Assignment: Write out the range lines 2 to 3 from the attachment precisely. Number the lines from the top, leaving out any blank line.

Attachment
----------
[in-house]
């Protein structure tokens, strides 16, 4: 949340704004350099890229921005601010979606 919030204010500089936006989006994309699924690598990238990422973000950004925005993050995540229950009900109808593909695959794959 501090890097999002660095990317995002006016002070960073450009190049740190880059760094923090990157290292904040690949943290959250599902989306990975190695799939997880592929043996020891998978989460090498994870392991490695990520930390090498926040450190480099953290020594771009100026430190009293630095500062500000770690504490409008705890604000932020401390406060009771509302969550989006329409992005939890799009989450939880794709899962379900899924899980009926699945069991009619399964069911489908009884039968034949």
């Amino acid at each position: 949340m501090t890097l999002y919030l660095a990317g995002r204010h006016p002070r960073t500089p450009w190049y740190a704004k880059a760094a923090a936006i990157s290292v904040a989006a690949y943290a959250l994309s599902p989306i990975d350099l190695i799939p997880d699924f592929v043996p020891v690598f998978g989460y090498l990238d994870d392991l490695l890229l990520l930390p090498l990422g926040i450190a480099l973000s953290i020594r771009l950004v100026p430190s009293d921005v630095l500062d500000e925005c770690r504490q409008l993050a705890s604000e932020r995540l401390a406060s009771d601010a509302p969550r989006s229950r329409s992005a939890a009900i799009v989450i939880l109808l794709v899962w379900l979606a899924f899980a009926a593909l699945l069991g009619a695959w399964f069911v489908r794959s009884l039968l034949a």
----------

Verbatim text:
């Protein structure tokens, strides 16, 4: 949340704004350099890229921005601010979606 919030204010500089936006989006994309699924690598990238990422973000950004925005993050995540229950009900109808593909695959794959 501090890097999002660095990317995002006016002070960073450009190049740190880059760094923090990157290292904040690949943290959250599902989306990975190695799939997880592929043996020891998978989460090498994870392991490695990520930390090498926040450190480099953290020594771009100026430190009293630095500062500000770690504490409008705890604000932020401390406060009771509302969550989006329409992005939890799009989450939880794709899962379900899924899980009926699945069991009619399964069911489908009884039968034949």
């Amino acid at each position: 949340m501090t890097l999002y919030l660095a990317g995002r204010h006016p002070r960073t500089p450009w190049y740190a704004k880059a760094a923090a936006i990157s290292v904040a989006a690949y943290a959250l994309s599902p989306i990975d350099l190695i799939p997880d699924f592929v043996p020891v690598f998978g989460y090498l990238d994870d392991l490695l890229l990520l930390p090498l990422g926040i450190a480099l973000s953290i020594r771009l950004v100026p430190s009293d921005v630095l500062d500000e925005c770690r504490q409008l993050a705890s604000e932020r995540l401390a406060s009771d601010a509302p969550r989006s229950r329409s992005a939890a009900i799009v989450i939880l109808l794709v899962w379900l979606a899924f899980a009926a593909l699945l069991g009619a695959w399964f069911v489908r794959s009884l039968l034949a």